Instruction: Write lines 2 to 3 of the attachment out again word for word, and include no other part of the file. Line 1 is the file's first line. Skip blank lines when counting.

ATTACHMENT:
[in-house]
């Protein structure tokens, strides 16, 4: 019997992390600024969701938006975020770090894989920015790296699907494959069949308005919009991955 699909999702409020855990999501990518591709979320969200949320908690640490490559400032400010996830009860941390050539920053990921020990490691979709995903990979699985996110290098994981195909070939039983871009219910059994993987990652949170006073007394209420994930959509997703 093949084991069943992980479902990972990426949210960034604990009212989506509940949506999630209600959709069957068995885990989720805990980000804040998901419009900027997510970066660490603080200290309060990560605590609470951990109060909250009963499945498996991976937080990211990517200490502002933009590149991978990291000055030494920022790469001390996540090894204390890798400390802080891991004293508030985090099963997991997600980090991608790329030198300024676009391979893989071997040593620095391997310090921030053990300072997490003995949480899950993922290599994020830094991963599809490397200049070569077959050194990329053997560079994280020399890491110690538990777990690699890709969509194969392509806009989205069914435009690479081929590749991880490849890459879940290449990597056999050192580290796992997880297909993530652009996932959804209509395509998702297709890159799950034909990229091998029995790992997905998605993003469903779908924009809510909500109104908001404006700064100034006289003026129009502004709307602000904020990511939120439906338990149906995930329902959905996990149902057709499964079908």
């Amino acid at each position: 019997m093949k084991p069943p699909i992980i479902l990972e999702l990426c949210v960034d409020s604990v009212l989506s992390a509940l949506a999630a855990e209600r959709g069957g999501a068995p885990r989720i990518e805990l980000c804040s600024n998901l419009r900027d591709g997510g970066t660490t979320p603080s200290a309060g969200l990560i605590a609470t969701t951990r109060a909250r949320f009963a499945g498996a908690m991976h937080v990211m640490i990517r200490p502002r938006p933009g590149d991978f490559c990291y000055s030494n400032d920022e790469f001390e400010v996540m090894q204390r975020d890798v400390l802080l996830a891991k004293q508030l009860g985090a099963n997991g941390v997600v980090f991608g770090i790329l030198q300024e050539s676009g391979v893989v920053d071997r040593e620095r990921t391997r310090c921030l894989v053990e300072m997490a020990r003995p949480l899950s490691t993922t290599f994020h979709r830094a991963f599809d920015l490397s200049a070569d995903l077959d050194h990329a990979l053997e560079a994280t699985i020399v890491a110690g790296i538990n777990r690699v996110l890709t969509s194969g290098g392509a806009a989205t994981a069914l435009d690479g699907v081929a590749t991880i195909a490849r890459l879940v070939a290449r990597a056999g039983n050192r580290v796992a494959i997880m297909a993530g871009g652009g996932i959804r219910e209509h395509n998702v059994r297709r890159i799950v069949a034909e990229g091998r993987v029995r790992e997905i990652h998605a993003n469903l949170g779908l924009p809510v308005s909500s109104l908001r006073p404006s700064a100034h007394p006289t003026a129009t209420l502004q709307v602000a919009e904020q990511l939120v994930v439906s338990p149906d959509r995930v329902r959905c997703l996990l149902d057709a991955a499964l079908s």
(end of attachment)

């Protein structure tokens, strides 16, 4: 019997992390600024969701938006975020770090894989920015790296699907494959069949308005919009991955 699909999702409020855990999501990518591709979320969200949320908690640490490559400032400010996830009860941390050539920053990921020990490691979709995903990979699985996110290098994981195909070939039983871009219910059994993987990652949170006073007394209420994930959509997703 093949084991069943992980479902990972990426949210960034604990009212989506509940949506999630209600959709069957068995885990989720805990980000804040998901419009900027997510970066660490603080200290309060990560605590609470951990109060909250009963499945498996991976937080990211990517200490502002933009590149991978990291000055030494920022790469001390996540090894204390890798400390802080891991004293508030985090099963997991997600980090991608790329030198300024676009391979893989071997040593620095391997310090921030053990300072997490003995949480899950993922290599994020830094991963599809490397200049070569077959050194990329053997560079994280020399890491110690538990777990690699890709969509194969392509806009989205069914435009690479081929590749991880490849890459879940290449990597056999050192580290796992997880297909993530652009996932959804209509395509998702297709890159799950034909990229091998029995790992997905998605993003469903779908924009809510909500109104908001404006700064100034006289003026129009502004709307602000904020990511939120439906338990149906995930329902959905996990149902057709499964079908």
């Amino acid at each position: 019997m093949k084991p069943p699909i992980i479902l990972e999702l990426c949210v960034d409020s604990v009212l989506s992390a509940l949506a999630a855990e209600r959709g069957g999501a068995p885990r989720i990518e805990l980000c804040s600024n998901l419009r900027d591709g997510g970066t660490t979320p603080s200290a309060g969200l990560i605590a609470t969701t951990r109060a909250r949320f009963a499945g498996a908690m991976h937080v990211m640490i990517r200490p502002r938006p933009g590149d991978f490559c990291y000055s030494n400032d920022e790469f001390e400010v996540m090894q204390r975020d890798v400390l802080l996830a891991k004293q508030l009860g985090a099963n997991g941390v997600v980090f991608g770090i790329l030198q300024e050539s676009g391979v893989v920053d071997r040593e620095r990921t391997r310090c921030l894989v053990e300072m997490a020990r003995p949480l899950s490691t993922t290599f994020h979709r830094a991963f599809d920015l490397s200049a070569d995903l077959d050194h990329a990979l053997e560079a994280t699985i020399v890491a110690g790296i538990n777990r690699v996110l890709t969509s194969g290098g392509a806009a989205t994981a069914l435009d690479g699907v081929a590749t991880i195909a490849r890459l879940v070939a290449r990597a056999g039983n050192r580290v796992a494959i997880m297909a993530g871009g652009g996932i959804r219910e209509h395509n998702v059994r297709r890159i799950v069949a034909e990229g091998r993987v029995r790992e997905i990652h998605a993003n469903l949170g779908l924009p809510v308005s909500s109104l908001r006073p404006s700064a100034h007394p006289t003026a129009t209420l502004q709307v602000a919009e904020q990511l939120v994930v439906s338990p149906d959509r995930v329902r959905c997703l996990l149902d057709a991955a499964l079908s």